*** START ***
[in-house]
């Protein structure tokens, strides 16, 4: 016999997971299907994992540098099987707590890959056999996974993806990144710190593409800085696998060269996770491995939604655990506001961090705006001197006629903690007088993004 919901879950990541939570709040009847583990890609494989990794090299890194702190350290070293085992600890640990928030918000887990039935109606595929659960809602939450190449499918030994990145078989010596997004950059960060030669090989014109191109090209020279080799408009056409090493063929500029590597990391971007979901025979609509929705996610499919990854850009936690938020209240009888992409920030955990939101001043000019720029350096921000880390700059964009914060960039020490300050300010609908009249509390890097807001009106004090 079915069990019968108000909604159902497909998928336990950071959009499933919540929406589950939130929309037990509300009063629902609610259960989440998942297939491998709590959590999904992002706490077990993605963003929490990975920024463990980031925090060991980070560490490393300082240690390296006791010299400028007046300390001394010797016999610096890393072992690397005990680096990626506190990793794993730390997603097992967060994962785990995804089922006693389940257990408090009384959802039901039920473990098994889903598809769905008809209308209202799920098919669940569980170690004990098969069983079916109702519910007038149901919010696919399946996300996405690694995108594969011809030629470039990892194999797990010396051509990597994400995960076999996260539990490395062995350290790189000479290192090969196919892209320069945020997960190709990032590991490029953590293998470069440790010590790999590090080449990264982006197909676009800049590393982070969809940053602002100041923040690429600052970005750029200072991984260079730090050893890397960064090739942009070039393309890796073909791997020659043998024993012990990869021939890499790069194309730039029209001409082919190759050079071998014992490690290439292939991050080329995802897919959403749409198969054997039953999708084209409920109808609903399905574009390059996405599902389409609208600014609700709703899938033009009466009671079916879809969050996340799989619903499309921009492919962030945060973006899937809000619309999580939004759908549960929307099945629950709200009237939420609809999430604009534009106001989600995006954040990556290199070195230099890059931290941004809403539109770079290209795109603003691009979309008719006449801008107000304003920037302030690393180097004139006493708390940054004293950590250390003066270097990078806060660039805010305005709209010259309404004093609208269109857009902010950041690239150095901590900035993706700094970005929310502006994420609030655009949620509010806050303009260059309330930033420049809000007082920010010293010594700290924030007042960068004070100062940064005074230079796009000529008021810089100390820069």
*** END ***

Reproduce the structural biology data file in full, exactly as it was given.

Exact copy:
[in-house]
């Protein structure tokens, strides 16, 4: 016999997971299907994992540098099987707590890959056999996974993806990144710190593409800085696998060269996770491995939604655990506001961090705006001197006629903690007088993004 919901879950990541939570709040009847583990890609494989990794090299890194702190350290070293085992600890640990928030918000887990039935109606595929659960809602939450190449499918030994990145078989010596997004950059960060030669090989014109191109090209020279080799408009056409090493063929500029590597990391971007979901025979609509929705996610499919990854850009936690938020209240009888992409920030955990939101001043000019720029350096921000880390700059964009914060960039020490300050300010609908009249509390890097807001009106004090 079915069990019968108000909604159902497909998928336990950071959009499933919540929406589950939130929309037990509300009063629902609610259960989440998942297939491998709590959590999904992002706490077990993605963003929490990975920024463990980031925090060991980070560490490393300082240690390296006791010299400028007046300390001394010797016999610096890393072992690397005990680096990626506190990793794993730390997603097992967060994962785990995804089922006693389940257990408090009384959802039901039920473990098994889903598809769905008809209308209202799920098919669940569980170690004990098969069983079916109702519910007038149901919010696919399946996300996405690694995108594969011809030629470039990892194999797990010396051509990597994400995960076999996260539990490395062995350290790189000479290192090969196919892209320069945020997960190709990032590991490029953590293998470069440790010590790999590090080449990264982006197909676009800049590393982070969809940053602002100041923040690429600052970005750029200072991984260079730090050893890397960064090739942009070039393309890796073909791997020659043998024993012990990869021939890499790069194309730039029209001409082919190759050079071998014992490690290439292939991050080329995802897919959403749409198969054997039953999708084209409920109808609903399905574009390059996405599902389409609208600014609700709703899938033009009466009671079916879809969050996340799989619903499309921009492919962030945060973006899937809000619309999580939004759908549960929307099945629950709200009237939420609809999430604009534009106001989600995006954040990556290199070195230099890059931290941004809403539109770079290209795109603003691009979309008719006449801008107000304003920037302030690393180097004139006493708390940054004293950590250390003066270097990078806060660039805010305005709209010259309404004093609208269109857009902010950041690239150095901590900035993706700094970005929310502006994420609030655009949620509010806050303009260059309330930033420049809000007082920010010293010594700290924030007042960068004070100062940064005074230079796009000529008021810089100390820069």